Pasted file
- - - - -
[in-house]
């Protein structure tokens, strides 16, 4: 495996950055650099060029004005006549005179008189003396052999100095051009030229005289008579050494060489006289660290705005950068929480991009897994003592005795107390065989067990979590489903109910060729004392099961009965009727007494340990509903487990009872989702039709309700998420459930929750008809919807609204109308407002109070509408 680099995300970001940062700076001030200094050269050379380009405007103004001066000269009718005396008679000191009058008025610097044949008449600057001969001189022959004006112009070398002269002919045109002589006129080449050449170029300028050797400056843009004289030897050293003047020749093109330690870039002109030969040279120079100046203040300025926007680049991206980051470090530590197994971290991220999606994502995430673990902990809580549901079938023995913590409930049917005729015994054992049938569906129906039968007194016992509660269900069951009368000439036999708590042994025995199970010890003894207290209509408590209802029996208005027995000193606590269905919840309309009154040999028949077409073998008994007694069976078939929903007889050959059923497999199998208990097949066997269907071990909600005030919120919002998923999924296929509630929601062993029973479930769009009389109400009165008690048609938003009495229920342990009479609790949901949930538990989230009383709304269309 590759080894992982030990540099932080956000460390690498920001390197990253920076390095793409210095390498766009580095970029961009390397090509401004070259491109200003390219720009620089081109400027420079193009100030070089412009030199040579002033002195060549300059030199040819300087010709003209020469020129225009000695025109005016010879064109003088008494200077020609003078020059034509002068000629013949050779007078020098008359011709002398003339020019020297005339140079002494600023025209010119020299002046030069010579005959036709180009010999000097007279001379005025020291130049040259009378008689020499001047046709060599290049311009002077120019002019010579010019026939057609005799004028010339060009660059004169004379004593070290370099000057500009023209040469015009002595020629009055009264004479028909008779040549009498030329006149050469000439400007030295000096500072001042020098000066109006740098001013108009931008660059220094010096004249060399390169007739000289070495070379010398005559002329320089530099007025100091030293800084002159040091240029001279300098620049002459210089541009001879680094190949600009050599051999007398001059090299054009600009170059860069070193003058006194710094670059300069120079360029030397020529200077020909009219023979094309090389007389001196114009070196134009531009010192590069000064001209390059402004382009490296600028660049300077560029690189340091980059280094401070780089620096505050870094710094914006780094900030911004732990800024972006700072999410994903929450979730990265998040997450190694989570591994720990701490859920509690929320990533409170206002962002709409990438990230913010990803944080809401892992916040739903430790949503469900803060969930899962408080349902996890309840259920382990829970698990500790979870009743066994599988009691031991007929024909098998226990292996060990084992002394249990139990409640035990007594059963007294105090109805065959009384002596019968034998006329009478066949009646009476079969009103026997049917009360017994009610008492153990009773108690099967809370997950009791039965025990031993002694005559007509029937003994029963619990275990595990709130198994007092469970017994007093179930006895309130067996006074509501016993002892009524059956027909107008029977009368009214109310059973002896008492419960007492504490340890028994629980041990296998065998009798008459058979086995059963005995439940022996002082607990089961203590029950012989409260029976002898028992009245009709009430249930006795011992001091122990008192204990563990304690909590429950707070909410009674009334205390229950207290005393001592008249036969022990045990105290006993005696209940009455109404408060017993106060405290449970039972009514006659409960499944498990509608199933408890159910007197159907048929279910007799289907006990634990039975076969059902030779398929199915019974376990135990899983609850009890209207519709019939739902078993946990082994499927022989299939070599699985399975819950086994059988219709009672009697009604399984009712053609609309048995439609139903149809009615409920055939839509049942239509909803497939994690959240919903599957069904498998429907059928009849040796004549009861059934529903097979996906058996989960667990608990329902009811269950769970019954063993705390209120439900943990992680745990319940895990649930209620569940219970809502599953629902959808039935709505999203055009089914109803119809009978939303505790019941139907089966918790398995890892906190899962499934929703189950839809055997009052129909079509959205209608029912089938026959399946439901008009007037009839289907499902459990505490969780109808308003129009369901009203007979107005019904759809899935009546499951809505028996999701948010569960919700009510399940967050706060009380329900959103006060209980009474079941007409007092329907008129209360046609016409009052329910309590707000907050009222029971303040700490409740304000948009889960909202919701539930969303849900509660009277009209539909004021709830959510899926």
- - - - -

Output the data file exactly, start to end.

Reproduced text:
[in-house]
């Protein structure tokens, strides 16, 4: 495996950055650099060029004005006549005179008189003396052999100095051009030229005289008579050494060489006289660290705005950068929480991009897994003592005795107390065989067990979590489903109910060729004392099961009965009727007494340990509903487990009872989702039709309700998420459930929750008809919807609204109308407002109070509408 680099995300970001940062700076001030200094050269050379380009405007103004001066000269009718005396008679000191009058008025610097044949008449600057001969001189022959004006112009070398002269002919045109002589006129080449050449170029300028050797400056843009004289030897050293003047020749093109330690870039002109030969040279120079100046203040300025926007680049991206980051470090530590197994971290991220999606994502995430673990902990809580549901079938023995913590409930049917005729015994054992049938569906129906039968007194016992509660269900069951009368000439036999708590042994025995199970010890003894207290209509408590209802029996208005027995000193606590269905919840309309009154040999028949077409073998008994007694069976078939929903007889050959059923497999199998208990097949066997269907071990909600005030919120919002998923999924296929509630929601062993029973479930769009009389109400009165008690048609938003009495229920342990009479609790949901949930538990989230009383709304269309 590759080894992982030990540099932080956000460390690498920001390197990253920076390095793409210095390498766009580095970029961009390397090509401004070259491109200003390219720009620089081109400027420079193009100030070089412009030199040579002033002195060549300059030199040819300087010709003209020469020129225009000695025109005016010879064109003088008494200077020609003078020059034509002068000629013949050779007078020098008359011709002398003339020019020297005339140079002494600023025209010119020299002046030069010579005959036709180009010999000097007279001379005025020291130049040259009378008689020499001047046709060599290049311009002077120019002019010579010019026939057609005799004028010339060009660059004169004379004593070290370099000057500009023209040469015009002595020629009055009264004479028909008779040549009498030329006149050469000439400007030295000096500072001042020098000066109006740098001013108009931008660059220094010096004249060399390169007739000289070495070379010398005559002329320089530099007025100091030293800084002159040091240029001279300098620049002459210089541009001879680094190949600009050599051999007398001059090299054009600009170059860069070193003058006194710094670059300069120079360029030397020529200077020909009219023979094309090389007389001196114009070196134009531009010192590069000064001209390059402004382009490296600028660049300077560029690189340091980059280094401070780089620096505050870094710094914006780094900030911004732990800024972006700072999410994903929450979730990265998040997450190694989570591994720990701490859920509690929320990533409170206002962002709409990438990230913010990803944080809401892992916040739903430790949503469900803060969930899962408080349902996890309840259920382990829970698990500790979870009743066994599988009691031991007929024909098998226990292996060990084992002394249990139990409640035990007594059963007294105090109805065959009384002596019968034998006329009478066949009646009476079969009103026997049917009360017994009610008492153990009773108690099967809370997950009791039965025990031993002694005559007509029937003994029963619990275990595990709130198994007092469970017994007093179930006895309130067996006074509501016993002892009524059956027909107008029977009368009214109310059973002896008492419960007492504490340890028994629980041990296998065998009798008459058979086995059963005995439940022996002082607990089961203590029950012989409260029976002898028992009245009709009430249930006795011992001091122990008192204990563990304690909590429950707070909410009674009334205390229950207290005393001592008249036969022990045990105290006993005696209940009455109404408060017993106060405290449970039972009514006659409960499944498990509608199933408890159910007197159907048929279910007799289907006990634990039975076969059902030779398929199915019974376990135990899983609850009890209207519709019939739902078993946990082994499927022989299939070599699985399975819950086994059988219709009672009697009604399984009712053609609309048995439609139903149809009615409920055939839509049942239509909803497939994690959240919903599957069904498998429907059928009849040796004549009861059934529903097979996906058996989960667990608990329902009811269950769970019954063993705390209120439900943990992680745990319940895990649930209620569940219970809502599953629902959808039935709505999203055009089914109803119809009978939303505790019941139907089966918790398995890892906190899962499934929703189950839809055997009052129909079509959205209608029912089938026959399946439901008009007037009839289907499902459990505490969780109808308003129009369901009203007979107005019904759809899935009546499951809505028996999701948010569960919700009510399940967050706060009380329900959103006060209980009474079941007409007092329907008129209360046609016409009052329910309590707000907050009222029971303040700490409740304000948009889960909202919701539930969303849900509660009277009209539909004021709830959510899926």